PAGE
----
The Premiere Napa Valley Wine Auction is one of the most magical, intense and bewildering events that takes place in Napa each February. It is preceded by a week of swanky dinners at wineries, casual parties, and trade tastings for each of Napa Valley’s sub-appelations. This all culminates in a barrel auction, held at the historic Culinary Institute of America at Greystone (CIA), where lots of five cases (60 bottles) are sold off for anywhere between $9000 to $200,000 each. After a morning of tasting the lots, it is followed by a lunch catered by the CIA where participants can stop pretending to taste and instead start pouring off large glasses of wine from the literally hundreds of bottles that have been opened for just this occasion. In this atmosphere of Dionysian madness, it’s easy to get caught up and accidentally spend an insane amount of money on an auction lot.
The true magic of the event though is the tasting of each lot just prior to the auction. It is singularly the best way to meet with many of the major players in the valley and get an overall sense of the vintage that is being shown. Perhaps even more importantly, it offers an opportunity to chat with the winemakers and learn about their upcoming projects that are so small that they would otherwise completely escape notice. For example, a few years ago I was able to speak with Massimo di Costanza (at that time, winemaker at Farella and previously was at Screaming Eagle), who was just introducing his own label to the market. Since then, his annual release has been something that I routinely look forward to.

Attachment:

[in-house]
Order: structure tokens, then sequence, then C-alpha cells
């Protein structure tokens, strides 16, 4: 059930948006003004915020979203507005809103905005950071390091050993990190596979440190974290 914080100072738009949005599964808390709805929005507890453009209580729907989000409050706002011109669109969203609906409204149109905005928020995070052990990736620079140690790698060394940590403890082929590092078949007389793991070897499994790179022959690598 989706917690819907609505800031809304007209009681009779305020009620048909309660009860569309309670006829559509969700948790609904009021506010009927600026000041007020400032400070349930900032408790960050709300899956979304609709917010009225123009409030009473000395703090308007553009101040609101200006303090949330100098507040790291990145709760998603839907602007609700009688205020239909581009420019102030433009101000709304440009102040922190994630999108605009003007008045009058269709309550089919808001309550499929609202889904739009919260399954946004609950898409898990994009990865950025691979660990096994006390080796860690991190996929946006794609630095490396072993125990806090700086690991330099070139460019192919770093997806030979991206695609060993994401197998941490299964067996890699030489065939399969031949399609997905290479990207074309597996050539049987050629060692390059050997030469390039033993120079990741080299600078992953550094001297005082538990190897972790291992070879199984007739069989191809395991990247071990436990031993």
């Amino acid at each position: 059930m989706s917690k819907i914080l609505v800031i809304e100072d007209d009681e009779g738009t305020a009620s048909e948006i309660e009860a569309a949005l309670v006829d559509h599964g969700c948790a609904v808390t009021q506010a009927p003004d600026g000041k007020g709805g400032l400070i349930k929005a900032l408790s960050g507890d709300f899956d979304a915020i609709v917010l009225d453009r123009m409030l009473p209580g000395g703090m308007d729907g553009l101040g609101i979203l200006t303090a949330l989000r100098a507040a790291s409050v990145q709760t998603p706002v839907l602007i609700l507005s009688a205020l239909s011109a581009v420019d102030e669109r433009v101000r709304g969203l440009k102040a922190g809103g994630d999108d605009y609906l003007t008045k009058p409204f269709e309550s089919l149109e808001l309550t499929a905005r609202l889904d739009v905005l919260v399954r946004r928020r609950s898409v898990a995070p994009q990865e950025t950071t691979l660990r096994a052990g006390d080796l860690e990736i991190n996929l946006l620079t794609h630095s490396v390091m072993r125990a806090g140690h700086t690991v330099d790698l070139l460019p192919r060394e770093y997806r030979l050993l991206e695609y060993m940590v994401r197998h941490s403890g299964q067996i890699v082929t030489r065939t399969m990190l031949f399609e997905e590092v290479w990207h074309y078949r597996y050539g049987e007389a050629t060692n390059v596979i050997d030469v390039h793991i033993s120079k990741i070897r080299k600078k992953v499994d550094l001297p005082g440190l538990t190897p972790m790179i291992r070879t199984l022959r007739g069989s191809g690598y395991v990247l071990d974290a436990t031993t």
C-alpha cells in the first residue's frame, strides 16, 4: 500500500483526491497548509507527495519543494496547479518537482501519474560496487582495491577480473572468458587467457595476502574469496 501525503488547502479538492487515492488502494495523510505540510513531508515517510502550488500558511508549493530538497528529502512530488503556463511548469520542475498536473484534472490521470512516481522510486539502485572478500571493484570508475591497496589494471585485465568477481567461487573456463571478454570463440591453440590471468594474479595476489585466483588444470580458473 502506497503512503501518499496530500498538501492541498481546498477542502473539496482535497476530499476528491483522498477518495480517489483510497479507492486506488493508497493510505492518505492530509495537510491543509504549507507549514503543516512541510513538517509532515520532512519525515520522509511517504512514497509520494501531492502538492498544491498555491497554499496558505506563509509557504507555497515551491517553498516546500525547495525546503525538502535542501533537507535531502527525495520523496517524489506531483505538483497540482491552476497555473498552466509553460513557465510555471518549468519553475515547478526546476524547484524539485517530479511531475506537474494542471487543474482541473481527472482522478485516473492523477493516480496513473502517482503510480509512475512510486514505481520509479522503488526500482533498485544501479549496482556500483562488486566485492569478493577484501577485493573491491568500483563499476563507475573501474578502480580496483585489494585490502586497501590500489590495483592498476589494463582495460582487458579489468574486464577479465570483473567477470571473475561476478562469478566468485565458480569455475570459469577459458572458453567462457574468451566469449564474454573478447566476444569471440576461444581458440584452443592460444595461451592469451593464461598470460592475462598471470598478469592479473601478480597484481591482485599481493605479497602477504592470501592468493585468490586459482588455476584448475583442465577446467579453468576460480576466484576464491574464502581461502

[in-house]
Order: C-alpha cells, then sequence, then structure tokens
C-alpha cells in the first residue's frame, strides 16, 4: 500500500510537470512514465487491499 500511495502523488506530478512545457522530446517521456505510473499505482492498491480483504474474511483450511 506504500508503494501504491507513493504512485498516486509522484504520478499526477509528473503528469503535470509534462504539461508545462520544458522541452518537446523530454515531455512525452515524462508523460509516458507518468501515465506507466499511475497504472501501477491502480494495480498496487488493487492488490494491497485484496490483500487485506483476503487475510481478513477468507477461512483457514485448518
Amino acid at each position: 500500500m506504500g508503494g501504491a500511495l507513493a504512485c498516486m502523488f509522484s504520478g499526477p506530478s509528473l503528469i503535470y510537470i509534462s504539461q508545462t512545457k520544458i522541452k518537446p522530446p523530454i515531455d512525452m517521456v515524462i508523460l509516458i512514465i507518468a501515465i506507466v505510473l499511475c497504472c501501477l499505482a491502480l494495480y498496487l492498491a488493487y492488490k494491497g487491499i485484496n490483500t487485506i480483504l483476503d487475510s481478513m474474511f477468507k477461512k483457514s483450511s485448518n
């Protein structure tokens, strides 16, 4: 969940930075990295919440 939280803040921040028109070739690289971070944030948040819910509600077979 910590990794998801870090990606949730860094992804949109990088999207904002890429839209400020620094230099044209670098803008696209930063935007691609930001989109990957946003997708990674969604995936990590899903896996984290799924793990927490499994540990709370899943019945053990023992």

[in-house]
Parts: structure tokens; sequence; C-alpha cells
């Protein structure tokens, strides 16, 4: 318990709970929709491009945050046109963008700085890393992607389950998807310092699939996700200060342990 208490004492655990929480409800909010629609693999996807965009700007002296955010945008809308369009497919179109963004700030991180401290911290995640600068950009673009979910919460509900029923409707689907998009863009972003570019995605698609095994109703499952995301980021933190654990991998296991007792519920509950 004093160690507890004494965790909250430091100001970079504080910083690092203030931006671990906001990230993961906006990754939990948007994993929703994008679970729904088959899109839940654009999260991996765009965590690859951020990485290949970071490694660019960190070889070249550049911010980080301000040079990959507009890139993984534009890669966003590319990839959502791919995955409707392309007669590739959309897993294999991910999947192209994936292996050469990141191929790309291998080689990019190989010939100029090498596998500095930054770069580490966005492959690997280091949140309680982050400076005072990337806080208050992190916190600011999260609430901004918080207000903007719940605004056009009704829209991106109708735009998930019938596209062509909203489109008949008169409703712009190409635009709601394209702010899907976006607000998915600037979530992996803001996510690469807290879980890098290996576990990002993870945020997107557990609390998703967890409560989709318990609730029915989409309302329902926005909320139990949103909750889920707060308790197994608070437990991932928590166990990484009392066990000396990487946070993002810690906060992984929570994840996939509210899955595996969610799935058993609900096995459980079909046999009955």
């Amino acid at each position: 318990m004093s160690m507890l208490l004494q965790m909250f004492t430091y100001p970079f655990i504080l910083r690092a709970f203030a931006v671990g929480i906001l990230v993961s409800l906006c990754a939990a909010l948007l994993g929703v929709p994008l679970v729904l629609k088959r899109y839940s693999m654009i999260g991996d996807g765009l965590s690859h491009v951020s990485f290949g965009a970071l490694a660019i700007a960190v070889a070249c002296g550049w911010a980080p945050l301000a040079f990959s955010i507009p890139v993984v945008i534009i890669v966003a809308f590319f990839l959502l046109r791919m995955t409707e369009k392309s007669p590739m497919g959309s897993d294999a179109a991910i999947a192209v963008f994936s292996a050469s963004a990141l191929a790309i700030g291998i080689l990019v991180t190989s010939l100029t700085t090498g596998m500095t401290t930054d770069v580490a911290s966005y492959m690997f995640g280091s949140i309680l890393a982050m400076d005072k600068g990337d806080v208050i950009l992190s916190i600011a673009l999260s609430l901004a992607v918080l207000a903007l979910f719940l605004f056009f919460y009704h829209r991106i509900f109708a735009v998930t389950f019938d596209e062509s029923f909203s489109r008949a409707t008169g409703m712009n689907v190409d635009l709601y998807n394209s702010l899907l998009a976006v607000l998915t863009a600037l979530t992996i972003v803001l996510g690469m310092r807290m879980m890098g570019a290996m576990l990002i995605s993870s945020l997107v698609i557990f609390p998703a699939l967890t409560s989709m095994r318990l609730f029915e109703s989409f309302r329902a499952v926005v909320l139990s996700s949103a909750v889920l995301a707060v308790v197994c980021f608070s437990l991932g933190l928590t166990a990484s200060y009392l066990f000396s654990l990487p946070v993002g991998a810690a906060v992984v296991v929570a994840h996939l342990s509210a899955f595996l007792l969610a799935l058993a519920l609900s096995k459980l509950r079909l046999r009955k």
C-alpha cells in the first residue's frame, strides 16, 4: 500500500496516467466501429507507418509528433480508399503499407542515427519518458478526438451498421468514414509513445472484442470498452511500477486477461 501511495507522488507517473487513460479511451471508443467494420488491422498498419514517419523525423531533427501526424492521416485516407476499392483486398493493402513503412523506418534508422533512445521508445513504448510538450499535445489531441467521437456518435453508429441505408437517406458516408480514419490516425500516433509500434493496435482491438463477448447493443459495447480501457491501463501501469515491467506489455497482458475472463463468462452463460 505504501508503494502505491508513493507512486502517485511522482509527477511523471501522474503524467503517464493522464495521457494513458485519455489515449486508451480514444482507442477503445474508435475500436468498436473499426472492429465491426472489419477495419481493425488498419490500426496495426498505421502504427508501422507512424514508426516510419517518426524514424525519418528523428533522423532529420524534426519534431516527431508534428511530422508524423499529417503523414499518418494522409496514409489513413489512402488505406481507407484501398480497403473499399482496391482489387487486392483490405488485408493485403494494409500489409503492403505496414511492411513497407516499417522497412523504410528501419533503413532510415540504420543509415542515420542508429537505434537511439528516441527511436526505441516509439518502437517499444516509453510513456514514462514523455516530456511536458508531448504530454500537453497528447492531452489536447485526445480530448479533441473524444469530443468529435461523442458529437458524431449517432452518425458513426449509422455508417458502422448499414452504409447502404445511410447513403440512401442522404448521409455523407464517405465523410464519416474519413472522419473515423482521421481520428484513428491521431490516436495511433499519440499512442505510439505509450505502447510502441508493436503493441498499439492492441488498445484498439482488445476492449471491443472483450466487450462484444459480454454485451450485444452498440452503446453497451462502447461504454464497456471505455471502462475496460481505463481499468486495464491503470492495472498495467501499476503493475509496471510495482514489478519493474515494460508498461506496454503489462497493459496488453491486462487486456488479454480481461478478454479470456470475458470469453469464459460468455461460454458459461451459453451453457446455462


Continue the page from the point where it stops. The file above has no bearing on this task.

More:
The 2015 vintage, which is what was on display at PNV, is yet another winner for Napa Valley. The quality of wine produced is on the whole top notch. Some of the highlights were Continuum, owned by Tim Mondavi and up in the high rent district of Pritchard Hill; Vineyard 7&8, made by Martha McClellan who also crafts ‘Cult’ Cabs Checkerboard, SLOAN and her own, Levy & McClellan, made with her husband (winemaker at Harlan) Bob Levy; and, surprisingly, a Sauvignon Blanc made by Dana Estates that held its own in what was otherwise a room filled with Cabernet Sauvignon. The only major downside to the vintage is that, due to some early shatter in the vineyards, most wineries only produced HALF of what they normally do. While what made it into the bottle is of superior quality, there just won’t be as much to go around when it starts hitting the market in 2018. The long and the short of it is that if you have a favorite wine from Napa, get in line early for your allocation of 2015s and buy what you can as there likely won’t be a second chance.
With the final gavel drop, an exhausted audience says their good byes and files out; some, quite a bit poorer than when they entered. Even still, everyone is all smiles. It’s been another good event and we’ll start saving our pennies to go at it again next year.